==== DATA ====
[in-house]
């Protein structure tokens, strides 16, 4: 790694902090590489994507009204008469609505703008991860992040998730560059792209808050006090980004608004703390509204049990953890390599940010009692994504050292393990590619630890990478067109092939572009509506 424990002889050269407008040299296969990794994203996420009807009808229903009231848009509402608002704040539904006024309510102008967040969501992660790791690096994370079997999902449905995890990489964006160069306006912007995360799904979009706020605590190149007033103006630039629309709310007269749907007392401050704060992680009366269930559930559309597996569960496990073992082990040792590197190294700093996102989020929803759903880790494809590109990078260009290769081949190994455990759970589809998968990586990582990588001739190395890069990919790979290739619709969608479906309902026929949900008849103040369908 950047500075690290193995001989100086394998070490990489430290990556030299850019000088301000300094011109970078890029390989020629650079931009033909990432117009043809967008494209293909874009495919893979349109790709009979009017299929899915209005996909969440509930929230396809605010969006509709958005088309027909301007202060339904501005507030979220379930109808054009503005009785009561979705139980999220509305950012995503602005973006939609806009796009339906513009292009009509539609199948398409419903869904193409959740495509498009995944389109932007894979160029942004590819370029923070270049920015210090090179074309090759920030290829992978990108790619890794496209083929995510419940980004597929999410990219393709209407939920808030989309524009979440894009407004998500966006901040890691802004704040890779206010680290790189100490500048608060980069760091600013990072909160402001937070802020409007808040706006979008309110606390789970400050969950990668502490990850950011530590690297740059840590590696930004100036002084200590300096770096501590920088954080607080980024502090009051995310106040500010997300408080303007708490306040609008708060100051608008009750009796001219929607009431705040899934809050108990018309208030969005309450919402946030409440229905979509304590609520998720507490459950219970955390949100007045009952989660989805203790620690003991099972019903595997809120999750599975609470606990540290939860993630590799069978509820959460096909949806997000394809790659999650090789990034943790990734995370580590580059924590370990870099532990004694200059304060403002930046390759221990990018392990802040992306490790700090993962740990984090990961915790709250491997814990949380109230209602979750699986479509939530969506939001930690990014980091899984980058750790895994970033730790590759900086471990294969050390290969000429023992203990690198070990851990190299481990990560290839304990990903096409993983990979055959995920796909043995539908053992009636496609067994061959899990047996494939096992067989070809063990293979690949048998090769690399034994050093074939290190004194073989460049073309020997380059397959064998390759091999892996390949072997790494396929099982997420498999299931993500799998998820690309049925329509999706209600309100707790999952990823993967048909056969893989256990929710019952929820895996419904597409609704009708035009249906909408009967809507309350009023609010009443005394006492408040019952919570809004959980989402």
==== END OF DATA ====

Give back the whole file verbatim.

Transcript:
[in-house]
């Protein structure tokens, strides 16, 4: 790694902090590489994507009204008469609505703008991860992040998730560059792209808050006090980004608004703390509204049990953890390599940010009692994504050292393990590619630890990478067109092939572009509506 424990002889050269407008040299296969990794994203996420009807009808229903009231848009509402608002704040539904006024309510102008967040969501992660790791690096994370079997999902449905995890990489964006160069306006912007995360799904979009706020605590190149007033103006630039629309709310007269749907007392401050704060992680009366269930559930559309597996569960496990073992082990040792590197190294700093996102989020929803759903880790494809590109990078260009290769081949190994455990759970589809998968990586990582990588001739190395890069990919790979290739619709969608479906309902026929949900008849103040369908 950047500075690290193995001989100086394998070490990489430290990556030299850019000088301000300094011109970078890029390989020629650079931009033909990432117009043809967008494209293909874009495919893979349109790709009979009017299929899915209005996909969440509930929230396809605010969006509709958005088309027909301007202060339904501005507030979220379930109808054009503005009785009561979705139980999220509305950012995503602005973006939609806009796009339906513009292009009509539609199948398409419903869904193409959740495509498009995944389109932007894979160029942004590819370029923070270049920015210090090179074309090759920030290829992978990108790619890794496209083929995510419940980004597929999410990219393709209407939920808030989309524009979440894009407004998500966006901040890691802004704040890779206010680290790189100490500048608060980069760091600013990072909160402001937070802020409007808040706006979008309110606390789970400050969950990668502490990850950011530590690297740059840590590696930004100036002084200590300096770096501590920088954080607080980024502090009051995310106040500010997300408080303007708490306040609008708060100051608008009750009796001219929607009431705040899934809050108990018309208030969005309450919402946030409440229905979509304590609520998720507490459950219970955390949100007045009952989660989805203790620690003991099972019903595997809120999750599975609470606990540290939860993630590799069978509820959460096909949806997000394809790659999650090789990034943790990734995370580590580059924590370990870099532990004694200059304060403002930046390759221990990018392990802040992306490790700090993962740990984090990961915790709250491997814990949380109230209602979750699986479509939530969506939001930690990014980091899984980058750790895994970033730790590759900086471990294969050390290969000429023992203990690198070990851990190299481990990560290839304990990903096409993983990979055959995920796909043995539908053992009636496609067994061959899990047996494939096992067989070809063990293979690949048998090769690399034994050093074939290190004194073989460049073309020997380059397959064998390759091999892996390949072997790494396929099982997420498999299931993500799998998820690309049925329509999706209600309100707790999952990823993967048909056969893989256990929710019952929820895996419904597409609704009708035009249906909408009967809507309350009023609010009443005394006492408040019952919570809004959980989402």